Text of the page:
Compare any two graphics cards:
Geforce GTX 680 vs Radeon HD 5750 1GB
IntroThe Geforce GTX 680 has a clock speed of 1006 MHz and a GDDR5 memory speed of 1502 MHz. It also makes use of a 256-bit bus, and uses a 28 nm design. It is comprised of 1536 SPUs, 128 Texture Address Units, and 32 ROPs.
Compare those specs to the Radeon HD 5750 1GB, which features a core clock speed of 700 MHz and a GDDR5 memory frequency of 1150 MHz. It also makes use of a 128-bit bus, and makes use of a 40 nm design. It is comprised of 720(144x5) SPUs, 36 Texture Address Units, and 16 Raster Operation Units.
(No game benchmarks for this combination yet.)
Power Usage and Theoretical Benchmarks
Power Consumption (Max TDP)
Theoretically speaking, the Geforce GTX 680 will be 161% faster than the Radeon HD 5750 1GB in general, due to its greater data rate. (explain)
Texel RateThe Geforce GTX 680 should be a lot (approximately 411%) faster with regards to AF than the Radeon HD 5750 1GB. (explain)
Pixel RateIf running with a high resolution is important to you, then the Geforce GTX 680 is a better choice, by far. (explain)
Please note that the above 'benchmarks' are all just theoretical - the results were calculated based on the card's specifications, and real-world performance may (and probably will) vary at least a bit.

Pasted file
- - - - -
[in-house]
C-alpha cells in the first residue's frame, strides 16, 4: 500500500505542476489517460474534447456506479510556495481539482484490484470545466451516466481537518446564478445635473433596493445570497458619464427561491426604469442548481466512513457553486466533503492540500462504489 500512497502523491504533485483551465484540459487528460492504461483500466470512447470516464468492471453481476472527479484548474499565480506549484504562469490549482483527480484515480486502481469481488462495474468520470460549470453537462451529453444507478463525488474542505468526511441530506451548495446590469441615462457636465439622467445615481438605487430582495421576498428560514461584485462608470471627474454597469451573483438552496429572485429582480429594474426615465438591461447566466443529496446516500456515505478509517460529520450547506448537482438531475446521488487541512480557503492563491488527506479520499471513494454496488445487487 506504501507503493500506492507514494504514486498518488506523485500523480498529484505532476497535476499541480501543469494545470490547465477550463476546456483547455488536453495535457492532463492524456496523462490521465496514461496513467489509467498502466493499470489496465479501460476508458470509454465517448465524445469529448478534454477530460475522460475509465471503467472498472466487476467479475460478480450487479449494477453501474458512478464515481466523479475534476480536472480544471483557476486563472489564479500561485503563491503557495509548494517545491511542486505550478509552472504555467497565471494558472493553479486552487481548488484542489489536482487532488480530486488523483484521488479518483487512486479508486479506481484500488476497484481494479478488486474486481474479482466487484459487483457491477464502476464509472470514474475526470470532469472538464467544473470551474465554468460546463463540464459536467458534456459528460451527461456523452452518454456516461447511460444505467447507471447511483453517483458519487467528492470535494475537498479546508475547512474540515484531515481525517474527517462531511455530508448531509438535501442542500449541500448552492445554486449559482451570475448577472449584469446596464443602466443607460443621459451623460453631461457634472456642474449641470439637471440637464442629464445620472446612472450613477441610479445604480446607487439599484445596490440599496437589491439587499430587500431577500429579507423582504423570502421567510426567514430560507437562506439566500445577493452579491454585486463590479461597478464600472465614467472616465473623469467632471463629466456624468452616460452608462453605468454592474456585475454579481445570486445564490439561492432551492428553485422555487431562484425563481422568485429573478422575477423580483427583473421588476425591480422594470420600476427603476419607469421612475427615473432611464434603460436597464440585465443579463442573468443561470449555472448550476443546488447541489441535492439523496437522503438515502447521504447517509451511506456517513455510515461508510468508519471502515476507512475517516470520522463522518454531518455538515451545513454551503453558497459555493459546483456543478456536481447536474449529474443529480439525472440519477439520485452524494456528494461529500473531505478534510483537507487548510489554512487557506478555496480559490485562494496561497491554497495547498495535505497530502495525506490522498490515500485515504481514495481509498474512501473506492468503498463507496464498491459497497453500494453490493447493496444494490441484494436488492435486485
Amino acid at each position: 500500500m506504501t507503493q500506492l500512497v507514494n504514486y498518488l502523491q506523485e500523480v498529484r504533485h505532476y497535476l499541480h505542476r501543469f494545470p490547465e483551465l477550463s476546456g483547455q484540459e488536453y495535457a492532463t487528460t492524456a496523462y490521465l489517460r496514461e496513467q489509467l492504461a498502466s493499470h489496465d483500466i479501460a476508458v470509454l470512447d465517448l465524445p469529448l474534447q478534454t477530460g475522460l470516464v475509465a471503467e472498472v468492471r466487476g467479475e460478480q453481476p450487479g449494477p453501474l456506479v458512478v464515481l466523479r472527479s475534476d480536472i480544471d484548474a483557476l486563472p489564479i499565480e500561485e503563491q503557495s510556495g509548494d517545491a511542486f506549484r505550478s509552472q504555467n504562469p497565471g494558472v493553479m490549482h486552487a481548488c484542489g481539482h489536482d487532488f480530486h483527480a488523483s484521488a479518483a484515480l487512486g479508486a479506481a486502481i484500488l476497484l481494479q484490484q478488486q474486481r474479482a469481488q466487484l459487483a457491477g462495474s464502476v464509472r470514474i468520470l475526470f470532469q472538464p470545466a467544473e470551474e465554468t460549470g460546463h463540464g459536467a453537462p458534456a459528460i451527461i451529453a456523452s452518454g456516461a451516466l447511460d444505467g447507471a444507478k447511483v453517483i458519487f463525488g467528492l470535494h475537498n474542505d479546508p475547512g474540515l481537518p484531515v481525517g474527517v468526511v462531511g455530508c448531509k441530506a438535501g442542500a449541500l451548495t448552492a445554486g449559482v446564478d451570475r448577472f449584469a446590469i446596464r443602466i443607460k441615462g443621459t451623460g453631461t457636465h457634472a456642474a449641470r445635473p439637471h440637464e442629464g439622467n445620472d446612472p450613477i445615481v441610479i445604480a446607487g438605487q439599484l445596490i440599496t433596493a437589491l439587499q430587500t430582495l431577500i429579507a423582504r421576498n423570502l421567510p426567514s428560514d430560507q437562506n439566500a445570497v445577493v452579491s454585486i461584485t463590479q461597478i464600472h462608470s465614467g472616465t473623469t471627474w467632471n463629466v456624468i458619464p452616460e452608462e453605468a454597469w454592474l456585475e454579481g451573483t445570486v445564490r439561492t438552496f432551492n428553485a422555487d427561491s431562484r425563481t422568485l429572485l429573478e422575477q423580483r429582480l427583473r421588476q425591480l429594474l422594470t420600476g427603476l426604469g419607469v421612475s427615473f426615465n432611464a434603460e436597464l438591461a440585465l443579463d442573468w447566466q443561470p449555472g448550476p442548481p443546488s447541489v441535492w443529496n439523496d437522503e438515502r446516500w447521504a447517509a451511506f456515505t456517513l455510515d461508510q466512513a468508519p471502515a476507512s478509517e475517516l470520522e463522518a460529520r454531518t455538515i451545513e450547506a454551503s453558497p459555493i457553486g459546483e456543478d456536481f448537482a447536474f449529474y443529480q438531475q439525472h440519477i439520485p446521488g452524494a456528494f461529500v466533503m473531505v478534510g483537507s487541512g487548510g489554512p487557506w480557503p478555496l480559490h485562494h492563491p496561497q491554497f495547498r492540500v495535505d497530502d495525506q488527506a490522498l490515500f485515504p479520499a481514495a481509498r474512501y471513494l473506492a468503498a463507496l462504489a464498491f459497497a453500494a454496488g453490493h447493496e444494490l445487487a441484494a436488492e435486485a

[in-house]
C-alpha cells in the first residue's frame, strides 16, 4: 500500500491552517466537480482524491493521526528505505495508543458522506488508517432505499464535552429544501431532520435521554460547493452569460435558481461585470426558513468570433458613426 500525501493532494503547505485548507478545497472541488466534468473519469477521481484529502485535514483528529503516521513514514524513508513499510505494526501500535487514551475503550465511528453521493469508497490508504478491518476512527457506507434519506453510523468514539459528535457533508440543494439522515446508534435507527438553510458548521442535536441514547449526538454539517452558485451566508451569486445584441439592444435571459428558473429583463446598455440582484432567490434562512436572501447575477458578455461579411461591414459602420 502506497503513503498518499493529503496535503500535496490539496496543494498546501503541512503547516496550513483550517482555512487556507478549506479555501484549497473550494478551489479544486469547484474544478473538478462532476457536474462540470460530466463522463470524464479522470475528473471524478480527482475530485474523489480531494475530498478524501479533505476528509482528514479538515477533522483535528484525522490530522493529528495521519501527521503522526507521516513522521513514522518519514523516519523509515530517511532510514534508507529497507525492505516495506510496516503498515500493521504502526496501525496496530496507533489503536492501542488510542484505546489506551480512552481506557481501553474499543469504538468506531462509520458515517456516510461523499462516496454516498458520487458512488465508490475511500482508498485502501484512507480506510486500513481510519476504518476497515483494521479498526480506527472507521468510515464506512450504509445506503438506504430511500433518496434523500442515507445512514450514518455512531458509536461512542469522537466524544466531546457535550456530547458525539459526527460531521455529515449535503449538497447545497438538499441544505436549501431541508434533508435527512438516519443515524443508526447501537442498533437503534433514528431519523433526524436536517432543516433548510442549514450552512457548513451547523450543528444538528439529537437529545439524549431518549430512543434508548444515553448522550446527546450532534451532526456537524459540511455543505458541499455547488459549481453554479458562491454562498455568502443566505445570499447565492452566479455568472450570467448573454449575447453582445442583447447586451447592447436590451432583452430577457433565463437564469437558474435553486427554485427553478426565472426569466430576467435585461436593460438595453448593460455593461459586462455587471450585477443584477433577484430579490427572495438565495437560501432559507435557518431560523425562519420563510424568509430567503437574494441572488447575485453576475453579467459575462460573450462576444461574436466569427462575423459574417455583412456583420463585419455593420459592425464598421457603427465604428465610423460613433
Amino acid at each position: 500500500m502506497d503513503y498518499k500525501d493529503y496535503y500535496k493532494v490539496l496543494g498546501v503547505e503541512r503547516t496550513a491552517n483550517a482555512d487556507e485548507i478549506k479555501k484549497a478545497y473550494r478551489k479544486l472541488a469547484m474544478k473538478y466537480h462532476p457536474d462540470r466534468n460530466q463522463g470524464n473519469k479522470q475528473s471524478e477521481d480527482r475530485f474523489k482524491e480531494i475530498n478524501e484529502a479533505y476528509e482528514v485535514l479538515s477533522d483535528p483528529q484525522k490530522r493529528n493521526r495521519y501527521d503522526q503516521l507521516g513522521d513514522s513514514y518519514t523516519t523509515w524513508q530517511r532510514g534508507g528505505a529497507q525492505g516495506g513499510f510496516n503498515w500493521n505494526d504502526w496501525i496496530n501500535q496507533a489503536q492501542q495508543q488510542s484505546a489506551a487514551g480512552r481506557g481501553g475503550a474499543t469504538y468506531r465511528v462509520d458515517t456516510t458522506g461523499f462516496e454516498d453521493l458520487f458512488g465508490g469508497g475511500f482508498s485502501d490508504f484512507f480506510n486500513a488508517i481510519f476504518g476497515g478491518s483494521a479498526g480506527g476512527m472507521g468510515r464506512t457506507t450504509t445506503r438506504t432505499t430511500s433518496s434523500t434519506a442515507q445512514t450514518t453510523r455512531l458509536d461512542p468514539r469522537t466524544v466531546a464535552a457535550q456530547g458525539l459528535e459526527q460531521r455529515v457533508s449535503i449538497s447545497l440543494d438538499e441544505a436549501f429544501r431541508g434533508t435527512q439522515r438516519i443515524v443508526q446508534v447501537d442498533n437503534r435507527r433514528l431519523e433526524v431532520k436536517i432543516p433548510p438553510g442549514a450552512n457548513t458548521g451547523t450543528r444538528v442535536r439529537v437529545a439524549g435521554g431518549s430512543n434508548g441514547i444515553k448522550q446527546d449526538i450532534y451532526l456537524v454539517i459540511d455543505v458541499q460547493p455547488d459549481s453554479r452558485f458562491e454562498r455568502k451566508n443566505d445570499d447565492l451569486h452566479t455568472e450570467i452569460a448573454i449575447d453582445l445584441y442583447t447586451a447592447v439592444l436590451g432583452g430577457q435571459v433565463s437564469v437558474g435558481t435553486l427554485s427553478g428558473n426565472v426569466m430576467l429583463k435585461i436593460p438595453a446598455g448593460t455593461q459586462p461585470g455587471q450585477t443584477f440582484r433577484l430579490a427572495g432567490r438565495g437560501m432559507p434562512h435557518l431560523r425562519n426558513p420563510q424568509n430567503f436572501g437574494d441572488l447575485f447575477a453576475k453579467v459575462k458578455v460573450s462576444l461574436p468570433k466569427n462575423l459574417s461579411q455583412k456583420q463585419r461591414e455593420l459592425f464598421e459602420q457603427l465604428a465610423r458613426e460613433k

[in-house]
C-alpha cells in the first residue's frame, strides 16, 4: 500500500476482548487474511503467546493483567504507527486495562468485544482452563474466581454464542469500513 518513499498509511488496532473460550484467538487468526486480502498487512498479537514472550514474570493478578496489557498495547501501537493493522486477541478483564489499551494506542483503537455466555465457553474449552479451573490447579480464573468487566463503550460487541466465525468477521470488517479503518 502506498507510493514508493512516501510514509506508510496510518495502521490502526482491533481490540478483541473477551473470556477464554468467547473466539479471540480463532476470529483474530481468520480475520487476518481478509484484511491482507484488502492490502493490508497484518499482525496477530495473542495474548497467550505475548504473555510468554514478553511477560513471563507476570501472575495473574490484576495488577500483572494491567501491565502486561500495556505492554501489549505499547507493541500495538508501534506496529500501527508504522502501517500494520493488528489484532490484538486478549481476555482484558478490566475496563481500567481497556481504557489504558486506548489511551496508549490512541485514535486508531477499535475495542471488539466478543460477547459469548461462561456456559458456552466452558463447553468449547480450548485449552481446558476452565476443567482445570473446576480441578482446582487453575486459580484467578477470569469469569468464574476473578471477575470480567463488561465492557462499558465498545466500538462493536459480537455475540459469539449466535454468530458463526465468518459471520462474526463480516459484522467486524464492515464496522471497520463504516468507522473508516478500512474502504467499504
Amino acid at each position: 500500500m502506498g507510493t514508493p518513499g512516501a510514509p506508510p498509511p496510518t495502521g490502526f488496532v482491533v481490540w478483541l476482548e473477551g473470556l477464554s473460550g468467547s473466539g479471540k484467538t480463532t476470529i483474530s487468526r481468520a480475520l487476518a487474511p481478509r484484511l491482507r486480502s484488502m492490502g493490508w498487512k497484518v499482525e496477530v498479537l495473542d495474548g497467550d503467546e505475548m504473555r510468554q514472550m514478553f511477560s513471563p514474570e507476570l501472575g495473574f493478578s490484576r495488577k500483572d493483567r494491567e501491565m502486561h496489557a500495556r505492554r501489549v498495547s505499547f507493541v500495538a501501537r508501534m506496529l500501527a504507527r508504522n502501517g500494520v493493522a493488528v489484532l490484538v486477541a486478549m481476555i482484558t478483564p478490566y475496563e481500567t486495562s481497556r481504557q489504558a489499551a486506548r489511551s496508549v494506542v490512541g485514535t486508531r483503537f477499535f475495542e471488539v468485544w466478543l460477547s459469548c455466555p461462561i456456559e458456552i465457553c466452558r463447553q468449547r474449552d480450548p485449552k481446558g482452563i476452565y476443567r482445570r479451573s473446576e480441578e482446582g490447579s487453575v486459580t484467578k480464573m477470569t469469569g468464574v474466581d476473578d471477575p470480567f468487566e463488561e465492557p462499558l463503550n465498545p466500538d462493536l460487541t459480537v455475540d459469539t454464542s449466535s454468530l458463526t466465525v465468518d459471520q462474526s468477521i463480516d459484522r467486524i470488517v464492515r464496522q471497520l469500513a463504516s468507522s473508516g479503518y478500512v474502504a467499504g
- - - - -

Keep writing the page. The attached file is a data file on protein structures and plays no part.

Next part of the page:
Please note that the price comparisons are based on search keywords - sometimes it might show cards with very similar names that are not exactly the same as the one chosen in the comparison. We do try to filter out the wrong results as best we can, though.
Memory Bandwidth: Memory bandwidth is the max amount of information (counted in megabytes per second) that can be moved past the external memory interface within a second. It is worked out by multiplying the bus width by its memory speed. If it uses DDR memory, the result should be multiplied by 2 again. If DDR5, multiply by ANOTHER 2x. The better the bandwidth is, the faster the card will be in general. It especially helps with AA, High Dynamic Range and higher screen resolutions.
Texel Rate: Texel rate is the maximum number of texture map elements (texels) that are applied in one second. This number is calculated by multiplying the total number of texture units of the card by the core clock speed of the chip. The higher the texel rate, the better the video card will be at handling texture filtering (anisotropic filtering - AF). It is measured in millions of texels applied per second.
Pixel Rate: Pixel rate is the maximum amount of pixels the video card could possibly write to the local memory in a second - measured in millions of pixels per second. The figure is worked out by multiplying the number of colour ROPs by the clock speed of the card. ROPs (Raster Operations Pipelines - aka Render Output Units) are responsible for outputting the pixels (image) to the screen. The actual pixel rate is also dependant on lots of other factors, most notably the memory bandwidth of the card - the lower the memory bandwidth is, the lower the ability to reach the max fill rate.